We all know our society is economically unequal: some people have more money and resources than others.
This week we're asking what Political Inequality is. Sounds easy to define, right? That’s when some people don’t get an equal voice in society, because they’re not represented in government, or they’re not allowed to vote, or their ballots are just ignored.
But that’s not all that matters—in fact it may not even be the main issue. Some would say political inequality is mostly about rich people abusing the power that money gives them; so if you took the money out of politics, you’d solve a big part of the problem.
One response to that would be that politics isn’t just economics. Suppose, for example, that everybody had exactly the same amount of money, but some people still couldn’t vote—that certainly wouldn’t be fair, and it definitely wouldn’t be equal.
Then again, that seems like a pretty fanciful scenario. Right now it’s not illegal for people to vote on account of their race or gender, but a lot of people’s voices still don’t get heard, because rich corporations pay for political campaigns and exert an unfair amount of influence over the media. Legally everyone has the right to vote, but money still makes us unequal.
Of course, not everyone of voting age has a legal right to vote. Immigrants, for example, may spend years paying taxes before becoming citizens and finally being allowed to vote. And in some countries even citizens can’t vote: women in Saudi Arabia didn’t get the vote until 2015; in a lot of US states, individuals who've committed felonies can't vote, even after they’ve served their sentences.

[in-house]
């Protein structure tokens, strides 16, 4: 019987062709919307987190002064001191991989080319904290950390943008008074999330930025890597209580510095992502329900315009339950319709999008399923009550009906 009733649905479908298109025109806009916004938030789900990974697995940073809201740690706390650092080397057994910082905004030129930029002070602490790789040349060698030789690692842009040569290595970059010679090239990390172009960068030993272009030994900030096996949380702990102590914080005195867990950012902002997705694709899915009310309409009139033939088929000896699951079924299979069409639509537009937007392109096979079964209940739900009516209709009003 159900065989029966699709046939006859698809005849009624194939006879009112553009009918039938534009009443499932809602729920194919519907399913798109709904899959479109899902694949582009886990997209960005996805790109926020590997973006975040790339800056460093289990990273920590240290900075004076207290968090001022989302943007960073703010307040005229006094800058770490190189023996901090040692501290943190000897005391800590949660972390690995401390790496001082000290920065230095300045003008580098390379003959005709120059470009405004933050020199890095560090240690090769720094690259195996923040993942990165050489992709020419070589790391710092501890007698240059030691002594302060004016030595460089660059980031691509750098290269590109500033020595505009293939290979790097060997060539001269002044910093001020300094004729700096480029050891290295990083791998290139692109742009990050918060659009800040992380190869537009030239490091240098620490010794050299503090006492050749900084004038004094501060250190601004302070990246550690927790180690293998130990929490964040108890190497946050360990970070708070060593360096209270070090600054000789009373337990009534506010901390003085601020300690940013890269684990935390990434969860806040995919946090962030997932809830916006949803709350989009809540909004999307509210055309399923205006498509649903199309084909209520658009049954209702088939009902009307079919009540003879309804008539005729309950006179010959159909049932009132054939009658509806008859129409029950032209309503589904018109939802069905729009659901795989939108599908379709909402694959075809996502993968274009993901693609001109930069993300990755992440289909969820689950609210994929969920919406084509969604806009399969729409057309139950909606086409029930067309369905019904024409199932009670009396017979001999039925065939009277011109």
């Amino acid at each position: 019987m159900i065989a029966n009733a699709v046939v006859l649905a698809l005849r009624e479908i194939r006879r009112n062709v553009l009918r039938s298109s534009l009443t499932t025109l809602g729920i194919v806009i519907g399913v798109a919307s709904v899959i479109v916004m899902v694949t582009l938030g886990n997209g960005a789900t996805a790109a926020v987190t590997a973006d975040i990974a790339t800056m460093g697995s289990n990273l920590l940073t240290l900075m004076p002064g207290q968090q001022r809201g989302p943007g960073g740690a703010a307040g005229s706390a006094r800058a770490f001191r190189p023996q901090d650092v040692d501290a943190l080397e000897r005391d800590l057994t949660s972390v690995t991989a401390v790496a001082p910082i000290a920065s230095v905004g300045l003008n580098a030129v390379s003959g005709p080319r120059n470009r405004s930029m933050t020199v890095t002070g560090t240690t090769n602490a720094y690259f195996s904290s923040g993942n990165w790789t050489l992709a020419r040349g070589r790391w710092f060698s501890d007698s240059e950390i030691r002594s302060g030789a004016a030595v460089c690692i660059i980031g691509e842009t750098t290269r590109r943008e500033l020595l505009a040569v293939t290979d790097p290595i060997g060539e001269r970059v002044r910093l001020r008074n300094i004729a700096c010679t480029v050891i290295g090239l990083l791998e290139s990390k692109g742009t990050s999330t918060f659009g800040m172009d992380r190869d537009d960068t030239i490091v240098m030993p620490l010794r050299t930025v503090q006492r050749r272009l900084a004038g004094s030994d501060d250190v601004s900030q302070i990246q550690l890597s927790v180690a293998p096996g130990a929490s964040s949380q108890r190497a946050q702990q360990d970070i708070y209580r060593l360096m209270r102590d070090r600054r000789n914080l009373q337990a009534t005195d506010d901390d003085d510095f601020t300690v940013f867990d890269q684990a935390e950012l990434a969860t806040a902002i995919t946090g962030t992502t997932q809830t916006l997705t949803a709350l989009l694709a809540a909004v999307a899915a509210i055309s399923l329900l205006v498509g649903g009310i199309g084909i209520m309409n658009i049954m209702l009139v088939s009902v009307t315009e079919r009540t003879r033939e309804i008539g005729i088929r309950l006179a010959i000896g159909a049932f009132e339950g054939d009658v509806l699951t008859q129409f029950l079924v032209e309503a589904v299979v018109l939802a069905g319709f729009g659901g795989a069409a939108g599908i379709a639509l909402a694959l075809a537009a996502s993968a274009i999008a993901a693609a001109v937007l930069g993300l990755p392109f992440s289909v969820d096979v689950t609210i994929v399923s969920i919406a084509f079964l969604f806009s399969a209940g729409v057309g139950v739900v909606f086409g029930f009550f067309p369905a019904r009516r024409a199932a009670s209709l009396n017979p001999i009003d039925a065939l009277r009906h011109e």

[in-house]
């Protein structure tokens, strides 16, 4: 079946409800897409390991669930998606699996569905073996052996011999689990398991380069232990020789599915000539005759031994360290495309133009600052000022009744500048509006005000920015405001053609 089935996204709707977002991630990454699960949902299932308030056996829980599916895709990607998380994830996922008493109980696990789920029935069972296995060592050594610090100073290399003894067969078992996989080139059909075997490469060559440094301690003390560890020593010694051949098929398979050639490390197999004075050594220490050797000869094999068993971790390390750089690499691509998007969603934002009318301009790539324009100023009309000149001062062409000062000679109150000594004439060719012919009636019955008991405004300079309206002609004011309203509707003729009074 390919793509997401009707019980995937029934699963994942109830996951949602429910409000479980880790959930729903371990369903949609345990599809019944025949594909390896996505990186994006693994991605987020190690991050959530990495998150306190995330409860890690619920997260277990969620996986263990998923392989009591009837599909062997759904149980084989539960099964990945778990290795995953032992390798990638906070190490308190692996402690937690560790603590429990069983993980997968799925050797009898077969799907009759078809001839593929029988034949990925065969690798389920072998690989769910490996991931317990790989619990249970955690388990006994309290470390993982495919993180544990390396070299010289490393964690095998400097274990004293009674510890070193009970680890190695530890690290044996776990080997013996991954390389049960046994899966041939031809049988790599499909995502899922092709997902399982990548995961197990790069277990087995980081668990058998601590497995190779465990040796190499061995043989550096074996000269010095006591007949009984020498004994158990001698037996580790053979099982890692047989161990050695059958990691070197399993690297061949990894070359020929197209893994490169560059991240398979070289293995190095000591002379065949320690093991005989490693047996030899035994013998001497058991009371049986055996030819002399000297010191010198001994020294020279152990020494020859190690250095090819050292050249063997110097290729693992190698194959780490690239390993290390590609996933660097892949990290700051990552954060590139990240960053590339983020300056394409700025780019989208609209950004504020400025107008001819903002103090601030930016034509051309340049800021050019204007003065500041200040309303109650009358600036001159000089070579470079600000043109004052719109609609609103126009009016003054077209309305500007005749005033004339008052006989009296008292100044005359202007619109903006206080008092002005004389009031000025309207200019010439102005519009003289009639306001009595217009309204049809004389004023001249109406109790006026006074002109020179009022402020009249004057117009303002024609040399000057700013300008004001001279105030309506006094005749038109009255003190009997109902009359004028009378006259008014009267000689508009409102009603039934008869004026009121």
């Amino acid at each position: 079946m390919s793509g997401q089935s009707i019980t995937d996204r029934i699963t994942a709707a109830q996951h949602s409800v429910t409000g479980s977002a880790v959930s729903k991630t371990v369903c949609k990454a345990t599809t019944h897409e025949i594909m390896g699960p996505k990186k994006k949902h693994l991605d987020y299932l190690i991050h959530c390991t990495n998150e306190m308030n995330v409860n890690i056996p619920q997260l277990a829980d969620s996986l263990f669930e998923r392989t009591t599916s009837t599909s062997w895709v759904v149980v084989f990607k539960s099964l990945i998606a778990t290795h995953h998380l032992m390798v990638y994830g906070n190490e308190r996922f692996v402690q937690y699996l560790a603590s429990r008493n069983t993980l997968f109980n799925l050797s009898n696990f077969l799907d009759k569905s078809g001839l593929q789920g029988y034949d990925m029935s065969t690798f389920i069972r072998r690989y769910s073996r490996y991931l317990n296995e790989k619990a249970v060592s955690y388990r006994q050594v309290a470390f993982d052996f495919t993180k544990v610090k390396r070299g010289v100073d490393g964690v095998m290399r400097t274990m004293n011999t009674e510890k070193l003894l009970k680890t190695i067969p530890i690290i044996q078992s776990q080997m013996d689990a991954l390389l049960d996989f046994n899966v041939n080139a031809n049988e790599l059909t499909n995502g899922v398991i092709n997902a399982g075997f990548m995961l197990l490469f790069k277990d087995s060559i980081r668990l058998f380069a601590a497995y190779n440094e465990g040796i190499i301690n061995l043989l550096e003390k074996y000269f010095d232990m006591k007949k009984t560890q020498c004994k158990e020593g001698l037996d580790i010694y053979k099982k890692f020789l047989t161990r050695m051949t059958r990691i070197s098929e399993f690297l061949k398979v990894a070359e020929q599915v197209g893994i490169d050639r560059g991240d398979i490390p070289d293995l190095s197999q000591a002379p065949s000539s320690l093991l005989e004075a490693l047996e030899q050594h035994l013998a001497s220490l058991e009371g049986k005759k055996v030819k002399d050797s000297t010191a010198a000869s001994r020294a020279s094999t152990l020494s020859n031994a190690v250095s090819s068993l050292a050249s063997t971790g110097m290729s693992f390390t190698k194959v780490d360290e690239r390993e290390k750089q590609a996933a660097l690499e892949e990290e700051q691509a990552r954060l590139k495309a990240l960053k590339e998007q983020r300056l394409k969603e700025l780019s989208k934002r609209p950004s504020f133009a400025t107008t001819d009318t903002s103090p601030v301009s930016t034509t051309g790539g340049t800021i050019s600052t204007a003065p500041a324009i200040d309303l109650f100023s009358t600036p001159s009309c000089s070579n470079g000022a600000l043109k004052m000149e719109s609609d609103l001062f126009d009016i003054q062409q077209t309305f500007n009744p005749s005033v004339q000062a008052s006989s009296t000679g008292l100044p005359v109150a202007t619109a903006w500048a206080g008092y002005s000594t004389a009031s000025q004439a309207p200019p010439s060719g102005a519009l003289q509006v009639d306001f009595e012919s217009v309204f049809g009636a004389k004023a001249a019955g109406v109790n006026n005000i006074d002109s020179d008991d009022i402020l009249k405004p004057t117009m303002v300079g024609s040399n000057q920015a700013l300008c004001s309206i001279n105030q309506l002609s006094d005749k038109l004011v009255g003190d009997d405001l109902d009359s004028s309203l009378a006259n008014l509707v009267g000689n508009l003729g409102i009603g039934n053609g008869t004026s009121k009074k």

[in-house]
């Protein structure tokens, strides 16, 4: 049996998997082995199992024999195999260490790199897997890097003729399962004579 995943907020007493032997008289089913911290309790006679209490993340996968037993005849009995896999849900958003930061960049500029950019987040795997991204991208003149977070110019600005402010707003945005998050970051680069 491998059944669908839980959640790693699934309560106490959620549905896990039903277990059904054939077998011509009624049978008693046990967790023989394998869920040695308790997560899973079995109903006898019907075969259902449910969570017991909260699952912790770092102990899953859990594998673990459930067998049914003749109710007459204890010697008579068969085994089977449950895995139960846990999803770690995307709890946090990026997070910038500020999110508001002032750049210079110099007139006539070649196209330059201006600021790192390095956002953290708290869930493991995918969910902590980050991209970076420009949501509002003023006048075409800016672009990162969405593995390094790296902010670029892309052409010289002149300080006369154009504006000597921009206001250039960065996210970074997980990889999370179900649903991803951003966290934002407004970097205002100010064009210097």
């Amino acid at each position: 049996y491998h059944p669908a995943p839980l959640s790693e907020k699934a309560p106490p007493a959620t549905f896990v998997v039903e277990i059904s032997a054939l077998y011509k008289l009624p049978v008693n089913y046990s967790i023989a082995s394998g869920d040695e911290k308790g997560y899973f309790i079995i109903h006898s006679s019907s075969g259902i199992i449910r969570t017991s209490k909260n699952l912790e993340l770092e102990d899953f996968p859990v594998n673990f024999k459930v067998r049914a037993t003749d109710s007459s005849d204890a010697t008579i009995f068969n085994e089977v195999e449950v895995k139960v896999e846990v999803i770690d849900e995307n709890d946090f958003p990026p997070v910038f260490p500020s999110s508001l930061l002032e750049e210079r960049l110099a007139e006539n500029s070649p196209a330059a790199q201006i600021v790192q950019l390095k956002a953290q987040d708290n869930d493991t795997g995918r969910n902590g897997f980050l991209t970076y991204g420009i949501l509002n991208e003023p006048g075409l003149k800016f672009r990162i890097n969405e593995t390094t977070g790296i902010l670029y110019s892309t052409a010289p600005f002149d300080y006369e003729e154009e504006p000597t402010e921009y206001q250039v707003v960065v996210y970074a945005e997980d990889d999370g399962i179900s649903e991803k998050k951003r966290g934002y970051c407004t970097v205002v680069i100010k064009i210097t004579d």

Obviously all of that creates political inequality—but perhaps that way of thinking about it puts too much emphasis on legal rights. Without economic equality, do legal rights make enough of a difference? If you can’t get time off work on election day, or you don’t have a car that you can drive to the polls, does it matter that you could theoretically cast your ballot?
Well, there's at least one possible fix for that: laws! In South Korea, election day is a national holiday. We could—and should—do the same here. And if we're worried about those who would be obliged to work on holidays (a problem that disproportionately affects the poor), we could make voting mandatory, like in Australia—then employers would have to give people time off.
Or at least we could hope for employers to give people time off. But if they didn't, workers would be in trouble no matter what they did: either fined by the government for not voting or penalized by their company for not showing up to work.
And even if we could make it easier for eligible individuals to vote, would that be enough to allow their voices to be heard and their interests to be represented? In many places, people are stuck with a choice of two very similar candidates. Maybe we need to give people not just the ability to vote, but the ability to change the ballot.
In the meantime, we need to remove unfair barriers to voting, educate people about the issues, and get the money out of politics. We could start by overturning the Citizens United decision, which opened the floodgates to virtually unlimited corporate contributions.
Obviously, with the current Supreme Court, that last one is mostly a pipe-dream. Perhaps the only way forward is collective action, which is part of what our guest proposes—that's Margaret Levi, Director of Stanford's Center for Advanced Study in the Behavioral Sciences at Stanford, and author of “Political Equality: What is it and why does it matter?” Should be a lively conversation...